go well

#### Pithikos

Re: Proving "simple" things (elementary number theory)

You mean TTC? Like, this?
http://www.thegreatcourses.com/tgc/courses/course_detail.aspx?cid=1456
"Most recently, the MAA named Professor Benjamin the 2006–2008 George Pólya Lecturer"?

I'd think:
http://www.thegreatcourses.com/tgc/courses/course_detail.aspx?cid=1483
would almost be more appropriate (since I'm also preparing for some math competitions x.x')
Well to be honest.. A lot of the learning experience is absolutely dependent on the professor despite what many say in an effort to defend themselves. Professor Benjamin does explain everything down to the core while smiling all the time, using simple examples so he doesn't get you frustrated or bored. I tried other videos from TTC (Number Theory etc.) but they were boring.. boring professors just standing and talking. Benjamin is plain awesome(and I am not sponsored by him or anything)! He also has a second video course called Joy Of Mathematics. That is also very nice to watch but it's more basic.
The Discrete Mathematics videos have a lot of proofs and Number Theory inside so I think it's very appropriate for your needs.

As about reading books I personally never learned much in that way. At least not in a fast way. Reading a book puts you to have to sit and visualise each step and many times makes you visualise incorrectly. Watching a video gives you the right visualisation and in my opinion is much easier to hold you focused(as long as the explanation is simple enough).

#### disregardthat

Re: Proving "simple" things (elementary number theory)

By the way, do you have any recommendations besides his book?
I personally believe solving elementary but hard mathematical problems can be of great benefit while being a lot of fun as well. A book called "The art and craft of problems solving" by Paul Zeits has helped me a great deal, and will hone your skills in proving things, but also solving problems. I liked it a lot, and would recommend it to anyone who are interested in mathematical problem solving. If you are as you say interested in mathematical competitions, this book will serve you very well. Prepeare to spend several hours on simply stated but hard problems. I also agree with Studiots suggestion, though it is much more particular.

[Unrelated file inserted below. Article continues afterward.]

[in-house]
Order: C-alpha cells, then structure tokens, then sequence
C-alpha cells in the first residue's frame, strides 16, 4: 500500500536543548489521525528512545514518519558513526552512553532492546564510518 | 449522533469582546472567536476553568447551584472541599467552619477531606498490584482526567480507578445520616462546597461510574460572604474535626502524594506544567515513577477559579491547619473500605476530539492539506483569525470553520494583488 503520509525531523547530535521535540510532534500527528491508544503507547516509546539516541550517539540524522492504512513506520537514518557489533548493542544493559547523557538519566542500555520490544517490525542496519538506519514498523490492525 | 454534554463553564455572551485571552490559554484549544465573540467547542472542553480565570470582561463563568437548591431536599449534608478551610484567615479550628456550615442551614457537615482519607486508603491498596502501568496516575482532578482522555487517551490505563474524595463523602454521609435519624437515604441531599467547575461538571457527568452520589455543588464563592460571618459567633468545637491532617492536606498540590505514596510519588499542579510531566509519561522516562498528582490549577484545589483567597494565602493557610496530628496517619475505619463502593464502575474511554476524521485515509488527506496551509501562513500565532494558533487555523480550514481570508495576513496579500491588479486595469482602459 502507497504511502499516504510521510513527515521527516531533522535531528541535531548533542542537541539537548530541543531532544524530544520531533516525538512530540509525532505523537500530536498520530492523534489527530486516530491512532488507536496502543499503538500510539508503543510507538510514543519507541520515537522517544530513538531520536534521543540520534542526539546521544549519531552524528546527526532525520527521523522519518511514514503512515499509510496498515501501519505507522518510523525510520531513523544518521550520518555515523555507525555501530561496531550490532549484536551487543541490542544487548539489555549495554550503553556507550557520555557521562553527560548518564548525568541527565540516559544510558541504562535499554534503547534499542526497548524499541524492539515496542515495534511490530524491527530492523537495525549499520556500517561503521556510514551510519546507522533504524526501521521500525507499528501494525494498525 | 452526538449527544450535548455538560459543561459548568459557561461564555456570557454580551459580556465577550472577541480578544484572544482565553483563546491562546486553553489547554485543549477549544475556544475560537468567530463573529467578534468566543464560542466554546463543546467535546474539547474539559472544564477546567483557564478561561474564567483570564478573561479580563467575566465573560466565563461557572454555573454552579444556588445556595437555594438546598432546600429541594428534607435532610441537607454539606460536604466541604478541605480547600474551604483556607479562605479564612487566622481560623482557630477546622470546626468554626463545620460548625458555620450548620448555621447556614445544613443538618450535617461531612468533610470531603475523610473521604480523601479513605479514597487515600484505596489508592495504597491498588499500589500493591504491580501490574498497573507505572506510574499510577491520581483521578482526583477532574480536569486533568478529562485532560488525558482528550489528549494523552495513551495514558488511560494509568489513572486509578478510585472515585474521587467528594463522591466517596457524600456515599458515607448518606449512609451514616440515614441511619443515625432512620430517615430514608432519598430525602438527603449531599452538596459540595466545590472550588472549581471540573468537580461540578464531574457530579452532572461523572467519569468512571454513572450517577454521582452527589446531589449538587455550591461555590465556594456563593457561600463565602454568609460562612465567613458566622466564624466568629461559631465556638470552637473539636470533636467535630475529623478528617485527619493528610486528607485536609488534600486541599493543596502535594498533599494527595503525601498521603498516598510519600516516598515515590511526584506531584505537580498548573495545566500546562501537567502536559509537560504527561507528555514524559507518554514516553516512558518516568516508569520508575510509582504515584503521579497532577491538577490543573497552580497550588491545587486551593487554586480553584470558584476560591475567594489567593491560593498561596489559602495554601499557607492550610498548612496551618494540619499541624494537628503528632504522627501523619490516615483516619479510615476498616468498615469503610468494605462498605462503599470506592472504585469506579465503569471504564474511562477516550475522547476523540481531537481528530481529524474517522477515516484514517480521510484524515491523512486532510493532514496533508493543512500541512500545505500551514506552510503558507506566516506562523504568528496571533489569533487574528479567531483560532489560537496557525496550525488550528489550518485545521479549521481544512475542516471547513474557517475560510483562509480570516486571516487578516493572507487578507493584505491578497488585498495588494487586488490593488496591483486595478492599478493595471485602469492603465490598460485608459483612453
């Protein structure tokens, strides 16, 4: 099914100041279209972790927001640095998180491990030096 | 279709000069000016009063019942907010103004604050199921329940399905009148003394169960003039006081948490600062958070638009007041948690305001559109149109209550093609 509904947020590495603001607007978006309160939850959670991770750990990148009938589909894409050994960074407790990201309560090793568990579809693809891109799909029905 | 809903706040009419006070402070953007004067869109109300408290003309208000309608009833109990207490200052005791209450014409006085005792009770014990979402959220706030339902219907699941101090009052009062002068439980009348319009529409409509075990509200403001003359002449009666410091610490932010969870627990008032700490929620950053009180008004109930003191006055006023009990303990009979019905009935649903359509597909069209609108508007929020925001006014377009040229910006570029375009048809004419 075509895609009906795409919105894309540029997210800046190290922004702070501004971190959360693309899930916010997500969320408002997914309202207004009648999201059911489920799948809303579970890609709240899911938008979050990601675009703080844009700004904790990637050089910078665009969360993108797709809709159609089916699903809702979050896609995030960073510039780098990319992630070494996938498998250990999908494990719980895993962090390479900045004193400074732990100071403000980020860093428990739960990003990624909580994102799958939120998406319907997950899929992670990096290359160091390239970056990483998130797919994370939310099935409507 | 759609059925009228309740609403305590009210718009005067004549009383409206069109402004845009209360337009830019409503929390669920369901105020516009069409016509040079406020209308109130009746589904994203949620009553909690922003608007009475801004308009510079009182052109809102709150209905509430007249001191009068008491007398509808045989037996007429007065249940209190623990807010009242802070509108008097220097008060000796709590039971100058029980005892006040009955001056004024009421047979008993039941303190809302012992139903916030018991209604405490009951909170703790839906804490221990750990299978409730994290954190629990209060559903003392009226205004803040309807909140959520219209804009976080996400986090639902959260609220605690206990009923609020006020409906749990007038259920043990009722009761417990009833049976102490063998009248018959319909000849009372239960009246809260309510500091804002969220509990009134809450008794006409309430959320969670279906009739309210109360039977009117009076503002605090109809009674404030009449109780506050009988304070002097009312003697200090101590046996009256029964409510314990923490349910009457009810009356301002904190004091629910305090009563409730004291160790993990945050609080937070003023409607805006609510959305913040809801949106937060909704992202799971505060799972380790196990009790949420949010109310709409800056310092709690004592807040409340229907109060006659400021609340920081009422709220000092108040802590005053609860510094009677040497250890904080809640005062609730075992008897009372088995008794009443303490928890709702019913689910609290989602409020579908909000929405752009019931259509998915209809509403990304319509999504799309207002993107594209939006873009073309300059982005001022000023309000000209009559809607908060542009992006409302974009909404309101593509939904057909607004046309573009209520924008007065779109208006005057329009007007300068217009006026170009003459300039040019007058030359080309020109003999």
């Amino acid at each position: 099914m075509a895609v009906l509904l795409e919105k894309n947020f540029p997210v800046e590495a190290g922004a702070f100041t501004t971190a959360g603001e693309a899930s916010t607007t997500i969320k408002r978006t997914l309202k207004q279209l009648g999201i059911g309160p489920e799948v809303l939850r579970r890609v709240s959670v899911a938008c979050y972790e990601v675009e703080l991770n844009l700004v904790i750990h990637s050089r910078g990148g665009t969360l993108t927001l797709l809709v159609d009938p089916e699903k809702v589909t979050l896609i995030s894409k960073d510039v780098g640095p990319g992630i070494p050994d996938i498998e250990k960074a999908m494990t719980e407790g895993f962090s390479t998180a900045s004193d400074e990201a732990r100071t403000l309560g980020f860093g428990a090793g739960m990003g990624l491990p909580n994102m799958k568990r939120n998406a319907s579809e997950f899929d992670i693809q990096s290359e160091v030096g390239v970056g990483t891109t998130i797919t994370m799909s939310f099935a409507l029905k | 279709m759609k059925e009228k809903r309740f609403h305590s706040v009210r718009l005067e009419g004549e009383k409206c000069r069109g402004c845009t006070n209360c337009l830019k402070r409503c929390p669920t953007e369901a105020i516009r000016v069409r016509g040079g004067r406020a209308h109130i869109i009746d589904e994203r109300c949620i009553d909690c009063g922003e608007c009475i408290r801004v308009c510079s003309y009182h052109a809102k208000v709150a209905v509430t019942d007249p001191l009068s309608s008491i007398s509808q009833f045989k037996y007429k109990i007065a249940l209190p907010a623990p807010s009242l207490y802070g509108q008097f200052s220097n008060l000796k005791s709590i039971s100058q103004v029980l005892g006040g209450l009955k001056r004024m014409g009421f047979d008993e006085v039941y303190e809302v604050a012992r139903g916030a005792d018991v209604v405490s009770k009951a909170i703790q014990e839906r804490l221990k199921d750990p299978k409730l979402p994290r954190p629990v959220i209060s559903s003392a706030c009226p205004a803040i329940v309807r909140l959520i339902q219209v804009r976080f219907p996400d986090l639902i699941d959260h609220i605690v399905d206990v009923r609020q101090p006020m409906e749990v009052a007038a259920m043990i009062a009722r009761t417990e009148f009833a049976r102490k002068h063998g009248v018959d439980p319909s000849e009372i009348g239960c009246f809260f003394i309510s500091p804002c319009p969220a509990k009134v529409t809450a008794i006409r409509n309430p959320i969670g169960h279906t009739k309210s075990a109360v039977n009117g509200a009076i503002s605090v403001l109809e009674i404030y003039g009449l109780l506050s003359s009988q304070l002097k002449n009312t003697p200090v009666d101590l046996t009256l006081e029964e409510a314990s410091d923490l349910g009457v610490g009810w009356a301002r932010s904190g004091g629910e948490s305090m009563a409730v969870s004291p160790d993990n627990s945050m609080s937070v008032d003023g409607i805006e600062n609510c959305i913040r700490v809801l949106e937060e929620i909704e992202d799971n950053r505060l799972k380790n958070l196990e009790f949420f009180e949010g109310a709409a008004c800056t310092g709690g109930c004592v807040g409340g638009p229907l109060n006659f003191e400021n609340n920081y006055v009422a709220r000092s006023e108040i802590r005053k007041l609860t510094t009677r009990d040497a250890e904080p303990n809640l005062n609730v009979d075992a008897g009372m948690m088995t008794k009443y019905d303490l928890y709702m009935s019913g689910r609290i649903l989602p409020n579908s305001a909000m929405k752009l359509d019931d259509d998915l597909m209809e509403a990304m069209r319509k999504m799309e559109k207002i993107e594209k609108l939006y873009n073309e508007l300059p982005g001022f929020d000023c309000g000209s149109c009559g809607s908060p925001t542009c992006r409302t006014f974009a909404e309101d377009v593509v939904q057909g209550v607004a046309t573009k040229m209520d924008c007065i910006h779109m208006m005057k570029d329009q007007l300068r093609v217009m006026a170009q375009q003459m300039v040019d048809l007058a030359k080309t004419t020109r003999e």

I don't agree with people saying that reading books by yourself isn't of great help. All that is needed is persistence and time, and you will get much more in return compared to watching videos.

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#### Elwin.Martin

Re: Proving "simple" things (elementary number theory)

I personally believe solving elementary but hard mathematical problems can be of great benefit while being a lot of fun as well. A book called "The art and craft of problems solving" by Paul Zeits has helped me a great deal, and will hone your skills in proving things, but also solving problems. I liked it a lot, and would recommend it to anyone who are interested in mathematical problem solving. If you are as you say interested in mathematical competitions, this book will serve you very well. Prepeare to spend several hours on simply stated but hard problems. I also agree with Studiots suggestion, though it is much more particular.
:) I have it, I'm going to start it soon if I can (tonight if I finish my other work)...
I don't agree with people saying that reading books by yourself isn't of great help. All that is needed is persistence and time, and you will get much more in return compared to watching videos.
Didn't someone say that learning Mathematics is DOING Mathematics?